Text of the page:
Beginnings of Arab Nationalism[change | change source]

In the middle of the eighteenth century, the Ottomans began a series of reforms to re-stabilise and modernise their regime, however, these were only implemented with effect in the middle of the nineteenth century. The impact of the Arab reforms differed throughout the Empire. For example, the reform movement was heavily applied in places such as Syria, Beirut and Aleppo whereas the reforms in Baghdad and Basra were more discrete, ultimately in Yemen and al-Hijāz there were little administrative changes.[5] In the regions where the reforms were more heavily applied, a stronger sense of the origins of the Arab national movement against the Ottomans emerged in response to these changes.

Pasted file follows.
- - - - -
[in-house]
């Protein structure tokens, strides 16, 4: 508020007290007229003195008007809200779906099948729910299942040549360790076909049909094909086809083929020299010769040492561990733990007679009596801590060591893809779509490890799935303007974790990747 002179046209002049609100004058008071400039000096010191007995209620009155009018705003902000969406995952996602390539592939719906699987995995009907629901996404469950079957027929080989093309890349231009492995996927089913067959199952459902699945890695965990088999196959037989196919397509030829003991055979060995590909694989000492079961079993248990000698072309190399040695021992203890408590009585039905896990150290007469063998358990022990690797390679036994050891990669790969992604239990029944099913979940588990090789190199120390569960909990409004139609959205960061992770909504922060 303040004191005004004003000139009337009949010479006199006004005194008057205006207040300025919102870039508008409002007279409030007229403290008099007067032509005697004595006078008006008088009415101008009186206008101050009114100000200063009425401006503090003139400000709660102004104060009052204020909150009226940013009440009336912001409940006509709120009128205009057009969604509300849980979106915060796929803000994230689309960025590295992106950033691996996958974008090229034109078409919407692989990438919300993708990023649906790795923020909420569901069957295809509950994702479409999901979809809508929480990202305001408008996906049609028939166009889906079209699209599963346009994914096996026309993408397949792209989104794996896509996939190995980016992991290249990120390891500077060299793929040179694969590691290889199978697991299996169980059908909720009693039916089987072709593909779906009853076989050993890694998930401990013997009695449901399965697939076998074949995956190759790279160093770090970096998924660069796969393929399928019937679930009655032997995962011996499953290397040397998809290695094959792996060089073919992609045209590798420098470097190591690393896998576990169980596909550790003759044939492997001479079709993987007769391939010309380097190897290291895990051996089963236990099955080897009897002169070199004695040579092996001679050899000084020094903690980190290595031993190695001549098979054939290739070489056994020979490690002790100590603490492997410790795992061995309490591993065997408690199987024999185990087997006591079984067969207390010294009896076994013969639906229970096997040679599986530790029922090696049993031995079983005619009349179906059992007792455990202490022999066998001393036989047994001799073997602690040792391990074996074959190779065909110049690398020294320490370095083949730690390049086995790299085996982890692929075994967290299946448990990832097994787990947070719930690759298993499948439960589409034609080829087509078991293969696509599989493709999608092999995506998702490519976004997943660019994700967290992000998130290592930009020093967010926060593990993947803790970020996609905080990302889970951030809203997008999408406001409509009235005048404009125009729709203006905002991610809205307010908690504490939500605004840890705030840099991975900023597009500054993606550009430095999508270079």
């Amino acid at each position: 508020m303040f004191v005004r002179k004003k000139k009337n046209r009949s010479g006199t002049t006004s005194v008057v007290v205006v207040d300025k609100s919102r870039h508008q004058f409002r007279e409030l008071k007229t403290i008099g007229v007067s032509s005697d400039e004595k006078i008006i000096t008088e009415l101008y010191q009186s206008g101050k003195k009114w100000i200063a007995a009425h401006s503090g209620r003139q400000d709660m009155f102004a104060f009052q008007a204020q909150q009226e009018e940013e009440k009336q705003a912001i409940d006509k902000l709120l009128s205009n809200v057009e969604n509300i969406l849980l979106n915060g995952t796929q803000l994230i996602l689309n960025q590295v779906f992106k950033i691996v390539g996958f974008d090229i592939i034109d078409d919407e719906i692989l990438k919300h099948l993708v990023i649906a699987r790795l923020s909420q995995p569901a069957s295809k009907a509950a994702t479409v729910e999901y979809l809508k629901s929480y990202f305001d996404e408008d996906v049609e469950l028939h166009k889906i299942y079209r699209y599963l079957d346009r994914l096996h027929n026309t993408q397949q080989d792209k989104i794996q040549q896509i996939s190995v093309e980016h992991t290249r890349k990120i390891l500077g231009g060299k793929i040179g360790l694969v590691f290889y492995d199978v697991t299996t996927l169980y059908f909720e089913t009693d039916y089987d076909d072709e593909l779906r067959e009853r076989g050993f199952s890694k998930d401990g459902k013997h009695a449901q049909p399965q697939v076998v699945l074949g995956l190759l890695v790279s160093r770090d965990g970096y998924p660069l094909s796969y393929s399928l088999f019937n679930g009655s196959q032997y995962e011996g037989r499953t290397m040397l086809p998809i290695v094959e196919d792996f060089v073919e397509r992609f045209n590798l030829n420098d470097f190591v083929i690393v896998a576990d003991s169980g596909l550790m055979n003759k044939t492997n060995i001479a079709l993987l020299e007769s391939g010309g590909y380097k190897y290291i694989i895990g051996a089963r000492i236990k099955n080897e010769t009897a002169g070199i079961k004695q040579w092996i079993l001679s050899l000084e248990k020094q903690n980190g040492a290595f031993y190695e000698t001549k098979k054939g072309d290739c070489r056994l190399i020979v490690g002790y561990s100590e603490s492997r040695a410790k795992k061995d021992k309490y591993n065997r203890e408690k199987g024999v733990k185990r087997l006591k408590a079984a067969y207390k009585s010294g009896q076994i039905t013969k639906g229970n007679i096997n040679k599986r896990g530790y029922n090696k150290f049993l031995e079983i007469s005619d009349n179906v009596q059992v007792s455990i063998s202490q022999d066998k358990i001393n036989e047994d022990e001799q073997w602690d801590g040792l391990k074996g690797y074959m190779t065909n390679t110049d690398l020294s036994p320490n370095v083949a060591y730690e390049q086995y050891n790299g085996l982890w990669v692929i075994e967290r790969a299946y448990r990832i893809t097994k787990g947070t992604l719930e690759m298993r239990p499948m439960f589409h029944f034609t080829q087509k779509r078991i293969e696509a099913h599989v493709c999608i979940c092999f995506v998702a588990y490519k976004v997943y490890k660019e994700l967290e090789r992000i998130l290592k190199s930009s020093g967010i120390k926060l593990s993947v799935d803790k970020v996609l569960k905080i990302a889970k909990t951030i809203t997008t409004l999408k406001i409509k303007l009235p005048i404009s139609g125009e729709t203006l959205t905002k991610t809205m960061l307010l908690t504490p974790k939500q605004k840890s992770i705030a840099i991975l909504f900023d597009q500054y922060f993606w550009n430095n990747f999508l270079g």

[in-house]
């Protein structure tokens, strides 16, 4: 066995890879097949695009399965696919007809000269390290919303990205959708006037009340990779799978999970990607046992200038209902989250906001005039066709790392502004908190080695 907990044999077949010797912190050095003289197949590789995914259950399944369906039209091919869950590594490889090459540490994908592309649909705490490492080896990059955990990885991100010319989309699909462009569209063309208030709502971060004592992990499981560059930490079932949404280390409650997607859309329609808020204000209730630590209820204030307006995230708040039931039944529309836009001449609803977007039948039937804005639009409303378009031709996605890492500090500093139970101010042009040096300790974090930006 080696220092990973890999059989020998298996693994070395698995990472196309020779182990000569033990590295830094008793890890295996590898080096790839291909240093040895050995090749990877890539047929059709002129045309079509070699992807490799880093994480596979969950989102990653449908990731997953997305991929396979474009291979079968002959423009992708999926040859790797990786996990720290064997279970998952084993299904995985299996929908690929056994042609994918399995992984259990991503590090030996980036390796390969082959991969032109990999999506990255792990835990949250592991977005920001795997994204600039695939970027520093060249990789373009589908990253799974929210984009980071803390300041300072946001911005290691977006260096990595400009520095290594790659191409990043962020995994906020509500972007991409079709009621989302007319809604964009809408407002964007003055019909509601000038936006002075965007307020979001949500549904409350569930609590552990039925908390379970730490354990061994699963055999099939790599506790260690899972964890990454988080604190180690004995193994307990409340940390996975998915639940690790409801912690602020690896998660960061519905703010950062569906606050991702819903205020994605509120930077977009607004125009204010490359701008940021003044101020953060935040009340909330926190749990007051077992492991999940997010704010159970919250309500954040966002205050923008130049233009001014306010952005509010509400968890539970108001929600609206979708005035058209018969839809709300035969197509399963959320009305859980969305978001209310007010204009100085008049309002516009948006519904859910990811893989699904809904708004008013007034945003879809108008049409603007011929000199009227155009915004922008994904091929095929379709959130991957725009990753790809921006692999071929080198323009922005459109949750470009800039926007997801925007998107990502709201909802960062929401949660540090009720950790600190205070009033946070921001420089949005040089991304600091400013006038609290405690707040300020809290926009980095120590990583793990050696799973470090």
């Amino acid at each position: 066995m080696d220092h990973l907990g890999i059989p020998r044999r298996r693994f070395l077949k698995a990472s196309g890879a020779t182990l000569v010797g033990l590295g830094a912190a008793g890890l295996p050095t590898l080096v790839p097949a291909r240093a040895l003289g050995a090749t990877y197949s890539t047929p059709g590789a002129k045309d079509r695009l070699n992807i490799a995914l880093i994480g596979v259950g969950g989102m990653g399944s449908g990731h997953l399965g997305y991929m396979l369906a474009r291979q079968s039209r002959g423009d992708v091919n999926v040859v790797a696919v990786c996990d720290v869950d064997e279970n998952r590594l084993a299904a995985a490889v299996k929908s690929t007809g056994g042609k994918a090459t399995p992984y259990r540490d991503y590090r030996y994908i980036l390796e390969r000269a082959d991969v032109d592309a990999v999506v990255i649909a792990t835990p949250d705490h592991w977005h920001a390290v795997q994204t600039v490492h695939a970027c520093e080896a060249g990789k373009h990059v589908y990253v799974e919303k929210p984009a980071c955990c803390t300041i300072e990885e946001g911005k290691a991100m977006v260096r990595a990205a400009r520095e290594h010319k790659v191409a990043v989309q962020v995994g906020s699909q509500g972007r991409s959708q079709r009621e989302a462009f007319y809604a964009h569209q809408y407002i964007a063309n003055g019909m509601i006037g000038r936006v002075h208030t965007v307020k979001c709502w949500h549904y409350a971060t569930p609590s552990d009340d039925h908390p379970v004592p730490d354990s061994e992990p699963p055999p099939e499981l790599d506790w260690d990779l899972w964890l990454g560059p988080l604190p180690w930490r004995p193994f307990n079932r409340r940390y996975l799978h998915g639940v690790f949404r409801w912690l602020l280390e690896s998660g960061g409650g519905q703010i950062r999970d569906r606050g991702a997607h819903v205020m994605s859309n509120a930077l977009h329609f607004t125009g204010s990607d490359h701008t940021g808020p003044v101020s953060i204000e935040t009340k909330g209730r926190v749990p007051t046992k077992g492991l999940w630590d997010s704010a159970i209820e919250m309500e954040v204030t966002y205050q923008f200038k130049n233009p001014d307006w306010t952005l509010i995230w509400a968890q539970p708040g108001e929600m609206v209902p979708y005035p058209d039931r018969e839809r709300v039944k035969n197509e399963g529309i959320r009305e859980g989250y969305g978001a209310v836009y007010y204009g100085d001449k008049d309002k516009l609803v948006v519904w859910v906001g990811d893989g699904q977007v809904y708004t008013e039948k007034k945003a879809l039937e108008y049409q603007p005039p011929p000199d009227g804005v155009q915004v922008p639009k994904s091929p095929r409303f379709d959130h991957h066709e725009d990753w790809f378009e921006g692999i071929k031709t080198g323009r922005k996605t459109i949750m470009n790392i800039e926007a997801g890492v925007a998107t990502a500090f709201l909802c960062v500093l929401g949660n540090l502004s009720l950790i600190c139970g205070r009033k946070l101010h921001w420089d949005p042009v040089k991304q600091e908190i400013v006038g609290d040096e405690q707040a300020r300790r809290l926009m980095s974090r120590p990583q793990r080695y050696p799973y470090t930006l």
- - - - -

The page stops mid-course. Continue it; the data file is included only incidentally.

Alongside the period of reforms the Ottomans began to centralise their government, inspired by the French system of government. In doing so, the Ottomans adhered to a rigid regime which was very detrimental to the Arab territories. This disagreement over the Ottoman regime did factor into the Arab Revolt and the consequential break from the Ottoman Empire in 1916.[5]

After the 1908 Turkish revolution, the tension between the Ottomans and the Arabs became politicised during the first election under the new constitution. .[6] The constituencies had been established to favour the Turks over the other nationalities in the Empire, noting that the actual population ratio of Turks to Arabs in the Empire was 2:3. .[7] Once the Committee of Union and Progress had been elected, with a Turkish majority, it became clear that they were not interested in dismissing the previous centralisation policies of which the Arabs suffered from. .[8]